Facing the possibility of a runoff election, Sen. Saxby Chambliss has put out a television advertisement that exploits imagery of 9/11.
The spot, titled "Trust," touts the Georgia Republican's ability to get results on issues from homeland security and war to economic turmoil.
But it is the use of video footage from the attacks on the World Trade Center and the Pentagon that could prove politically dicey. Chambliss ran a now-famous ad against his 2002 opponent, Sen. Max Cleland, that placed an image of the triple-amputee Vietnam vet alongside Osama bin Laden.
Chambliss' ability to drum up fears of terrorism once more could go a long way in determining the outcome of the Senate race. Currently, the Senator finds his vote total at 49.9 percent. If that number doesn't nudge to 50 percent -- and there is a large swath of votes yet to be counted -- an automated runoff with Democratic challenger Jim Martin will commence on December 2.
Both sides are preparing for that possibility. A Democratic source in the state tells the Huffington Post that Sarah Palin, Mitt Romney and Mike Huckabee all are likely to raise money or campaign on Chambliss' behalf. Martin, meanwhile, has put out an ad playing off of Barack Obama's victory speech, saying he will work with the president elect "to get our economy moving again."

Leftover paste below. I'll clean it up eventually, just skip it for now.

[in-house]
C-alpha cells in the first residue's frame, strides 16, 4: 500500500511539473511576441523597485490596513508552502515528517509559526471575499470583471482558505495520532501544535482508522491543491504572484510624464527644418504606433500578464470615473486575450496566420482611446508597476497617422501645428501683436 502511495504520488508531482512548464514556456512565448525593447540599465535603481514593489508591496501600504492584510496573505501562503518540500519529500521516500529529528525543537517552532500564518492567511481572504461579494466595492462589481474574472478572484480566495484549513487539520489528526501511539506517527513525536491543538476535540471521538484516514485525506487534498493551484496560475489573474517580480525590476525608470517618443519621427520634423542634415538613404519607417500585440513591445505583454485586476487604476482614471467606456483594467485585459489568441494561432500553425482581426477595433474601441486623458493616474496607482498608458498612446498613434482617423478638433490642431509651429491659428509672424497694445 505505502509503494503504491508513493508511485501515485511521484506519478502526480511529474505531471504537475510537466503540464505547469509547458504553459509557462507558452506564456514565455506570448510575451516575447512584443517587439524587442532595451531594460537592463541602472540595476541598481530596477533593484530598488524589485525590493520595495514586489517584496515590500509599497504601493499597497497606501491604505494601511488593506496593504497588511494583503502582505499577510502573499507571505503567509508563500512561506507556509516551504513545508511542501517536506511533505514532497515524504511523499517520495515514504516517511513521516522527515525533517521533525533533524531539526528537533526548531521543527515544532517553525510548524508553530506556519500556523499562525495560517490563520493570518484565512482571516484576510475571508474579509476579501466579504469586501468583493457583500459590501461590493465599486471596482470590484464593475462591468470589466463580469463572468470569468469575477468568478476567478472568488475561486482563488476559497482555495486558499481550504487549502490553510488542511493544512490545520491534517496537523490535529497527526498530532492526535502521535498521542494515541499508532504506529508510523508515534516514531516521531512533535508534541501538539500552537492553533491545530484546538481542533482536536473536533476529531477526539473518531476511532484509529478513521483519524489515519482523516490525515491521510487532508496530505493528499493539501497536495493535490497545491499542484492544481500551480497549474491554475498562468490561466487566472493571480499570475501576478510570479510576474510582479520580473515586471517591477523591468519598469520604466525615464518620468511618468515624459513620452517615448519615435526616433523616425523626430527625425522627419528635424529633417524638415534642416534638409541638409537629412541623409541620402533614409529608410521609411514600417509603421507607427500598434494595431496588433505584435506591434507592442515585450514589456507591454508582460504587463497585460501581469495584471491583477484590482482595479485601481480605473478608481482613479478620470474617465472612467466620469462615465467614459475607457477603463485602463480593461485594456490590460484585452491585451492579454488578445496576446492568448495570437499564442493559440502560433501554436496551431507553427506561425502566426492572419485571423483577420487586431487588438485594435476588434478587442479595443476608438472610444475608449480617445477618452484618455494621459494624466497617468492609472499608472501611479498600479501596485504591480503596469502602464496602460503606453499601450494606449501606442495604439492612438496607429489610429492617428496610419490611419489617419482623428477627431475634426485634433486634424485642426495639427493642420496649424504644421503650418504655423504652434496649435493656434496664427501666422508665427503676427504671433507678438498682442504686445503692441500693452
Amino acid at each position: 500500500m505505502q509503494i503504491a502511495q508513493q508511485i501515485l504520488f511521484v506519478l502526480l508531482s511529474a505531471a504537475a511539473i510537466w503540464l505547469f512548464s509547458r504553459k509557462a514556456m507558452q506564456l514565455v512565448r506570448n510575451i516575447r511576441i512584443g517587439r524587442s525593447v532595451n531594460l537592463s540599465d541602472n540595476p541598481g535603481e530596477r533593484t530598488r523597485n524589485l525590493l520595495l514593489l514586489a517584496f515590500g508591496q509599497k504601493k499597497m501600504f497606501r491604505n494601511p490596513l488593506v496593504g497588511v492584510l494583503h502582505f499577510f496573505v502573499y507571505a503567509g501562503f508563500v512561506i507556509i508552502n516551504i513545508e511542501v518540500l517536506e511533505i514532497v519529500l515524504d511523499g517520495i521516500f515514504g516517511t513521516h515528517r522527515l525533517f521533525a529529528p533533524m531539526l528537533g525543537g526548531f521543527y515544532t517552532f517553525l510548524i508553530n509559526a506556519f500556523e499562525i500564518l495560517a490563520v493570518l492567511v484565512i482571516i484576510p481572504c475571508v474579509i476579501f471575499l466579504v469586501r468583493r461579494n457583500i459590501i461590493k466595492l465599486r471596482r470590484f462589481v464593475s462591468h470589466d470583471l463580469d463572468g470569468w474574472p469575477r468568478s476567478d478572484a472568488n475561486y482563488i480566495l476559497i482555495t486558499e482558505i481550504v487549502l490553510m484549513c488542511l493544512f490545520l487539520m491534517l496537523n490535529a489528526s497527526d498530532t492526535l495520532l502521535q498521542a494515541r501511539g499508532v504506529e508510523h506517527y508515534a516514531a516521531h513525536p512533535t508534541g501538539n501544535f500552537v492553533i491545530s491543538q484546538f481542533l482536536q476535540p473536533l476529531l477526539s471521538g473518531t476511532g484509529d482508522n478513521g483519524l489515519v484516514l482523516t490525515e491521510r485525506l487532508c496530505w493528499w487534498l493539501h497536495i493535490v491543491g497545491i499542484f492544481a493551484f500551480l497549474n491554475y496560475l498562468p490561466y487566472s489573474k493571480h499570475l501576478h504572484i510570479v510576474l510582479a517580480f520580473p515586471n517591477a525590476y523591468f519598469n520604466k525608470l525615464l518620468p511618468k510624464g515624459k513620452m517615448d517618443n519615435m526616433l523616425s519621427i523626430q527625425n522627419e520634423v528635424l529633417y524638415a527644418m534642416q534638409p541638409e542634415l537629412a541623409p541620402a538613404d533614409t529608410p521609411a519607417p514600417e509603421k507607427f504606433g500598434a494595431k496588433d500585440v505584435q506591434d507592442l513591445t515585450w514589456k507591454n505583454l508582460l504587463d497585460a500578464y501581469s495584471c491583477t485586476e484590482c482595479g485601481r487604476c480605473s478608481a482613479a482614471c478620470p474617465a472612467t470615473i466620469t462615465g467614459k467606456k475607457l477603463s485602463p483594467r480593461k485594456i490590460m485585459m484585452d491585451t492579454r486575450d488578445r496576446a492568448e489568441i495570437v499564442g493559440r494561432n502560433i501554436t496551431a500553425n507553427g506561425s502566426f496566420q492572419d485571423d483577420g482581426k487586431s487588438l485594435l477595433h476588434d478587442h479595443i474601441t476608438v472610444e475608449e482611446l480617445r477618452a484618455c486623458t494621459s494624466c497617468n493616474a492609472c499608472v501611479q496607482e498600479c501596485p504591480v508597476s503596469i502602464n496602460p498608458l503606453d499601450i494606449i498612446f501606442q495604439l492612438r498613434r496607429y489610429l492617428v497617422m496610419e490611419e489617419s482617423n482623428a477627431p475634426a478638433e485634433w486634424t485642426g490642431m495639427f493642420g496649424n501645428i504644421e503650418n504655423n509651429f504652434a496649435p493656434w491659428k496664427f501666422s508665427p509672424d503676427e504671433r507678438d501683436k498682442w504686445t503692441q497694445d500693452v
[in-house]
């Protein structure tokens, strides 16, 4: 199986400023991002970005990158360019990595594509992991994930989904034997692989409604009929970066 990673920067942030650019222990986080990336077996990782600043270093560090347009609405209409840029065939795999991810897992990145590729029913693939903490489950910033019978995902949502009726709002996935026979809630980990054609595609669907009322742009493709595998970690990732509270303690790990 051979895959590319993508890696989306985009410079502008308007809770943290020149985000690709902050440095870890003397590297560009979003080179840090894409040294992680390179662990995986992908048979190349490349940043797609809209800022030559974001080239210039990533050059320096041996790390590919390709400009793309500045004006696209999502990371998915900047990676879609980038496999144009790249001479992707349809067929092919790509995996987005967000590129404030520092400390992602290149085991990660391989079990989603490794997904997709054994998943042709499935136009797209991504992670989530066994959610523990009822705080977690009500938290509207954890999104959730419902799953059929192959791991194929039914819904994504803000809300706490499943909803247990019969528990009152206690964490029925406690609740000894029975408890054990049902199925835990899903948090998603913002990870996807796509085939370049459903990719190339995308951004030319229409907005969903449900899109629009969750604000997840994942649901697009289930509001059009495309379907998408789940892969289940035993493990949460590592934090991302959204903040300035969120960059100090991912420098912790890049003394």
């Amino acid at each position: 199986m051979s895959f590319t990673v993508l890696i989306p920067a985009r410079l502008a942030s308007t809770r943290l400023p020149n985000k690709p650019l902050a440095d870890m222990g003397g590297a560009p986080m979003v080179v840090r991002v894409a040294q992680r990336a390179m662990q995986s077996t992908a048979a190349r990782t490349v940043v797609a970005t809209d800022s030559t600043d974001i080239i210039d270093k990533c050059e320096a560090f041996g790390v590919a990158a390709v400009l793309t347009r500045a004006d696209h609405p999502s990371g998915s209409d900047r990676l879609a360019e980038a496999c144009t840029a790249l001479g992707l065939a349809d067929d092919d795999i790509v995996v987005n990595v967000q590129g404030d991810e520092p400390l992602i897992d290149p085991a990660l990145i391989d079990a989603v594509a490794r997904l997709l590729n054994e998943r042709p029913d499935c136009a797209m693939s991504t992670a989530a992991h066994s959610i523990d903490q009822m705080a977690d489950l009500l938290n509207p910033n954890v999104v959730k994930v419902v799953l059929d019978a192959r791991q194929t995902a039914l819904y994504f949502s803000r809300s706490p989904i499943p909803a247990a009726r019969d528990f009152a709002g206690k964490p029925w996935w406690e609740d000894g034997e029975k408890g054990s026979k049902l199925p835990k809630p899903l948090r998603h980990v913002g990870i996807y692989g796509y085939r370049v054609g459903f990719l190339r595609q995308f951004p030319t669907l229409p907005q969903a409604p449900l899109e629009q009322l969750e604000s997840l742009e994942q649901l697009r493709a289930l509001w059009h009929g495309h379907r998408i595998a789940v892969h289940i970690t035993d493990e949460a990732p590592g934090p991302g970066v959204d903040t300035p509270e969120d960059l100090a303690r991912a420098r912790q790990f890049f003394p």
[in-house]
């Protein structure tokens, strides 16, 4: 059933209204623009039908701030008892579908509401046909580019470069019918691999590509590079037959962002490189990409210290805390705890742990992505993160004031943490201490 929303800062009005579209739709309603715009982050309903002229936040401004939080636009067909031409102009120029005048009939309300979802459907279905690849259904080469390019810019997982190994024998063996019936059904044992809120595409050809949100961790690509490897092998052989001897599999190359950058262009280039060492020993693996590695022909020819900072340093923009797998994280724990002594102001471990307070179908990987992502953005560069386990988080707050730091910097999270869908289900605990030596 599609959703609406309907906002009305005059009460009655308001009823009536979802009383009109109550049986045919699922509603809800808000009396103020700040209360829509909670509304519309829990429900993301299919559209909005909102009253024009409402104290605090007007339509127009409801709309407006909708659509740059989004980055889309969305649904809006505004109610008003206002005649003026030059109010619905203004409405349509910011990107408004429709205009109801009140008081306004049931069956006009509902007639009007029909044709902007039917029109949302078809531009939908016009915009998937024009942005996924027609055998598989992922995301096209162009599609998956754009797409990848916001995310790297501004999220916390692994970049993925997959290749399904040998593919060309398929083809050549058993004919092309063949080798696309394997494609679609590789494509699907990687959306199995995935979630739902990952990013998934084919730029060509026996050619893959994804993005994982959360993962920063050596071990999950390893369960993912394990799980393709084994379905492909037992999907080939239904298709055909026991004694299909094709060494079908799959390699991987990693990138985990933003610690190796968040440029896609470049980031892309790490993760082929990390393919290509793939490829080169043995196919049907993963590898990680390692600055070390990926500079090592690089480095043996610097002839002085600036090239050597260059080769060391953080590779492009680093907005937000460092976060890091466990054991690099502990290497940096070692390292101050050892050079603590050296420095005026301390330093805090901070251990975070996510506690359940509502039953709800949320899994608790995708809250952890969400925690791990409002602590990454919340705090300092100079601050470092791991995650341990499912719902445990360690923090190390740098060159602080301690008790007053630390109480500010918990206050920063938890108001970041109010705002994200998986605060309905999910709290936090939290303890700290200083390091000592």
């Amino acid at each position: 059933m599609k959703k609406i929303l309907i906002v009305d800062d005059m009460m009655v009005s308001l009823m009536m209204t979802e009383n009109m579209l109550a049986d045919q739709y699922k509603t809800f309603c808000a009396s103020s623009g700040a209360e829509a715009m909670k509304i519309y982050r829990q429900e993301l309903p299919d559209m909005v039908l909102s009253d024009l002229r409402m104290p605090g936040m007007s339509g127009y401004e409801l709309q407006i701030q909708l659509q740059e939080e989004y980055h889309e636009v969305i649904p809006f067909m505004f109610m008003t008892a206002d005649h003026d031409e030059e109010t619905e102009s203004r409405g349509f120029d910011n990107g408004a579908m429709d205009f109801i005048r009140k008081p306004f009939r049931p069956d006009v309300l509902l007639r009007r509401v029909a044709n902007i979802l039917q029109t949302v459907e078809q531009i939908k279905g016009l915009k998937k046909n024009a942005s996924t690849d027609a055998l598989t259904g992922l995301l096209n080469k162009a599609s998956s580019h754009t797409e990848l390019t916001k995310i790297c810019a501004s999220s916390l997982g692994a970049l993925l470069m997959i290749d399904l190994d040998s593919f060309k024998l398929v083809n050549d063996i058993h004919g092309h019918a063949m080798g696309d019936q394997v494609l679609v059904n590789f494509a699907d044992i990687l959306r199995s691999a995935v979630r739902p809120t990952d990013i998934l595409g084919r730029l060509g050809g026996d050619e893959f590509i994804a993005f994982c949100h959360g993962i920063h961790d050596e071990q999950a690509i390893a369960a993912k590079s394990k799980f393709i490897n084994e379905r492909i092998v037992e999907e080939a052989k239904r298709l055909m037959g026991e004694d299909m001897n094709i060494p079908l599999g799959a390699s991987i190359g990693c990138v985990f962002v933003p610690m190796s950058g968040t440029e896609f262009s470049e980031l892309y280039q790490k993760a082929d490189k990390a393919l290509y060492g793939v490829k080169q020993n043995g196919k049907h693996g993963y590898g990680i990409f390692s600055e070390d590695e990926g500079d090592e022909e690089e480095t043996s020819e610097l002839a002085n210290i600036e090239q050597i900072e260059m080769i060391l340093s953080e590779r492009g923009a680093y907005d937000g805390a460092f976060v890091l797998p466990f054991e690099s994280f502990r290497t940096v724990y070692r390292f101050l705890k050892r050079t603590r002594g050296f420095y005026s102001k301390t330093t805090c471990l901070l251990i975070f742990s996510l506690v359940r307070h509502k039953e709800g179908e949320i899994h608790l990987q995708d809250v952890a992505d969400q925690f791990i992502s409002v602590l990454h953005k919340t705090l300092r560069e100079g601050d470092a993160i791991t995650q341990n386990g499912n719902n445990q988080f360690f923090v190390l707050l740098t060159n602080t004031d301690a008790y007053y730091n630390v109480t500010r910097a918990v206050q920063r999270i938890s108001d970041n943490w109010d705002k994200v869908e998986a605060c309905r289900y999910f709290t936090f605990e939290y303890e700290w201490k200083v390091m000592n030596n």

One of the key determinants of who wins a runoff could be just how disillusioned conservatives in the state are with an Obama victory. A local news station interviewed a few supporters of the Georgia Republican, one of whom actually compared the Obama win to another 9/11, another of whom said "the American people were fooled because we're all gonna suffer."
If Obama were to, say, show himself to be a capable president-elect, in the meantime using his infrastructure to help out Martin, this type of fear-based sentiment driving Chambliss' supporters could dissipate.
How will Donald Trump’s first 100 days impact YOU? Subscribe, choose the community that you most identify with or want to learn more about and we’ll send you the news that matters most once a week throughout Trump’s first 100 days in office. Learn more